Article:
Thursday, May 30, 2013

Black Powder ACW game

So,
Last Sunday, 5/26/2013, a bunch of us got together to throw down an epic game of Black Powder American Civil War at Crusaders Retreat. The players were Robert B, Mike W and myself taking control of the Confederates while Tom O, Tom F, Dave C and Al R took the Union. The battle Field was a massive 12'x6' table that Robert, Tom and myself provide terrain for. Also quite impressive was the number of figures seen on the table, about 800, all painted (which is something sadly not seen very often in game stores now).

Robert has done a full report on the game found here so I will not re-tell the sad story of how the Confederates lost. The only thing I will say is that my Brigade Commander is very good at sitting by the river in the shade sipping on Sweet Tea! Commanding a brigade is tough work, but not for me apparently! So here are the pictures I took during the game.

The Table with Mike looking on in awe!

Here is the Camp that Saguaro painting Service did for Tom O

Here is the Perry Church built and painted by SPS

on the left, two Arnica buildings, while on the right Perry buildings

Perry Home

Arnica buildings in the back with a Perry Store in front

Confederates take the Camp
 
Confederates move the cannon into position on the road

Confederates prepare to get their feet wet

The Tigers go on the move

The only time Dave's Cannon would be on the table

Union forces are everywhere!

Light Blue is such a pretty color for fighting in!

A view to kill atop the hill

Union Leadership

The Tigers prepare to cross at the ford

The Union made it to the camp first

Some of the Union Generals

Who said 4 Brigades to 3 was fair?

My Brigade sitting in the shade down by the river!

No, the water is too cold, we will stay on this side!

Over the fence and through the river

The town is now under Union control

The union line on the left flank

Union vs Confederates prepare to charge!

Union soldiers hiding behind a picket fence

Wait a minute, what happened to the left flank?

There is too many sir!

Shoot them!

General Brightwell of the South!

The Union side
They are everywhere!
Overall the game was a blast and we will be doing this again, thanks to Dav at Crusaders Retreat and for all the Generals!

TK

Sunday, May 19, 2013

Bolt Action Weekend!

So,

This was a good week for gaming Bolt Action, I got in three games this week. First up Mike W came over Thursday night and we threw down a 1000 point game. This was Mike's first full 1000 point game and the first time I think he actually played a official scenario (Envelopment). In order for Mike to play 1000 points, he had to take all Veterans for his American force. My list was as follows and I took it from the Defense of Italy list in the German :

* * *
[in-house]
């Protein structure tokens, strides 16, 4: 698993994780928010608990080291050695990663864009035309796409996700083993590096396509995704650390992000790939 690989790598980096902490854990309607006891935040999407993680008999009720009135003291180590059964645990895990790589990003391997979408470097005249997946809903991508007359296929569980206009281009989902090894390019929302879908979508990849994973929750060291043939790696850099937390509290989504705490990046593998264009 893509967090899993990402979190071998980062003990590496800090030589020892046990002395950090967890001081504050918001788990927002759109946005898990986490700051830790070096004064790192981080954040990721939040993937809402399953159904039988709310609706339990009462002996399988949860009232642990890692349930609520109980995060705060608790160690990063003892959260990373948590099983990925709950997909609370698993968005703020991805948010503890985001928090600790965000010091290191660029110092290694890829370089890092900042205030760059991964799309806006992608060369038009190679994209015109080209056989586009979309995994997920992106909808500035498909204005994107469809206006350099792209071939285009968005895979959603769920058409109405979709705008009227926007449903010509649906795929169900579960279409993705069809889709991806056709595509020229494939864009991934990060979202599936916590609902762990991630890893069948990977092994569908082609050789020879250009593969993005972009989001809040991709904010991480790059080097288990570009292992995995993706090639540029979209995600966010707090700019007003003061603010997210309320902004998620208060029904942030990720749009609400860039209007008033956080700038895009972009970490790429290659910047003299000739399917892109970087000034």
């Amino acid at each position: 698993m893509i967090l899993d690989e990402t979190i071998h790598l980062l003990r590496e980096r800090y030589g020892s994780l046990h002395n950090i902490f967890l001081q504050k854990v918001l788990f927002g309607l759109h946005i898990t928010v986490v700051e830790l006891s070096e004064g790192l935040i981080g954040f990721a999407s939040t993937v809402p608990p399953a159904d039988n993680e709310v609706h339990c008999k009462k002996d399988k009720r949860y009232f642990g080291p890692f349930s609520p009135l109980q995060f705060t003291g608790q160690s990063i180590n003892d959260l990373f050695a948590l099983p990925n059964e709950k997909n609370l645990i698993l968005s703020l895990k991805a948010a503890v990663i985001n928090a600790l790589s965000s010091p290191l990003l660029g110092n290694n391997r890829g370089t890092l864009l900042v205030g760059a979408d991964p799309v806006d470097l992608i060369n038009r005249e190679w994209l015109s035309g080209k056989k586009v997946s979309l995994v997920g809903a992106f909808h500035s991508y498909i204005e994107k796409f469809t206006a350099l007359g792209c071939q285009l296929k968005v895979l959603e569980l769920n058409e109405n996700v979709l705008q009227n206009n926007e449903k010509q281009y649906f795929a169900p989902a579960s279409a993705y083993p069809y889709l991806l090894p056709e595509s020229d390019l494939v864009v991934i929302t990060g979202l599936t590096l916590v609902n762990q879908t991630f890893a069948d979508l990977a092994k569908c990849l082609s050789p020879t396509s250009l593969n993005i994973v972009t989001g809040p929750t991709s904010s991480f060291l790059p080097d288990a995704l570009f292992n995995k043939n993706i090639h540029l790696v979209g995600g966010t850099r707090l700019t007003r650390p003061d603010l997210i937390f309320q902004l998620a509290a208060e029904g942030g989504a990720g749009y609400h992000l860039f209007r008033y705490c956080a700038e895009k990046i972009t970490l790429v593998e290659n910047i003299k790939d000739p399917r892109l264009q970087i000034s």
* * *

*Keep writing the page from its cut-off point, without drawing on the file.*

Veteran 1st Lieutenant with 2 additional veterans - 116

10 Veteran Heer Grenadier with 2 SMG and 1 LMG - 156

10 Veteran Heer Grenadier with 1 SMG and 1 LMG - 153

10 Regular Heer Grenadier with 2 SMG and 1 LMG - 126

2 Regular Medium Machine Guns - 100

1 Regular PaK38 - 75

1 Regular Panzer IV G  - 235

Total points = 961

1000 point Heer Grenadier army
Needless to say, I did not do so well, in fact I lost to Mike's all Veteran American list. It seems that you can take all Veterans if you choose your list out of the main rulebook. We did a few things wrong, but it was a great game.

Well today Rob came over and we played not one game, but two games of Bolt Action. I took the easy way out and took the above list from Thursday night. Rob took a Regular American Infantry force which had 11 units to my 8. Game 1 was Demolition and neither one of us were able to destroy the others objective. So since we did not blow anything up, the game came down to a Draw (Woo Hoo, not a loss). It was a very close game and Rob's Americans were pretty beat up. I felt pretty good about what I had done but I made a huge mistake in turn 3 by not pushing a flank for his objective. This would come back to haunt me since by turn 7 I was still 12" from his objective. If I had been a bit more aggressive I could have possibly won the game.
Searching for a target

After a quick lunch break, we re-set the terrain and played our 2nd game (Maximum Attrition). We each used the same forces from the previous game and things were looking like they were going my way for the first few turns. Then things went horribly wrong for me. Rob's dice got hot and he started pushing my right flank, he blew up my Panzer IV and moved out of sight of the PaK 38. By turn 5 I pretty much knew the game was lost and to make matters worse, we went to turn 7 (variable turn after turn 6). After we played the last turn we looked at the Victory conditions, we both thought it was how many points we each destroyed, but it was one point for each unit destroyed. In order to win you had to do two more points than your opponent. Well Rob destroyed my Regular Heer squad, the Panzer IV, one Veteran Heer squad and a Mg team for 4 points. I destroyed 3 of his units. So since he did not kill one more unit, it was 4 to 3 and not enough for a win, just a draw! (Woo Hoo!) It was a strange game and we both thought Rob had won, but no, it was only a Draw.

So after three games this wee, I had 0 Wins, 2 Draws and 1 Loss. Not bad since the two Draws were not loss'. It was nice to get Bolt Action on the table and even though some things still feel weird, it looks like we will be playing more games and also Rob and I are talking about doing some games of Bolt Action for the Crete Invasion. So stay tuned...

TK

Monday, May 06, 2013

Extra Extra, Pulp Alley has arrived!!

Okay,

As some know, I am a huge fan of Pulp games, I guess it must come from watching all the Indiana Jones Movies when I was younger (Yes I saw them in a movie theater and on opening night!) Also it must come from my time while working at Disneyland on the Jungle Cruise and Indiana Jones and the Temple of the Forbidden Eye.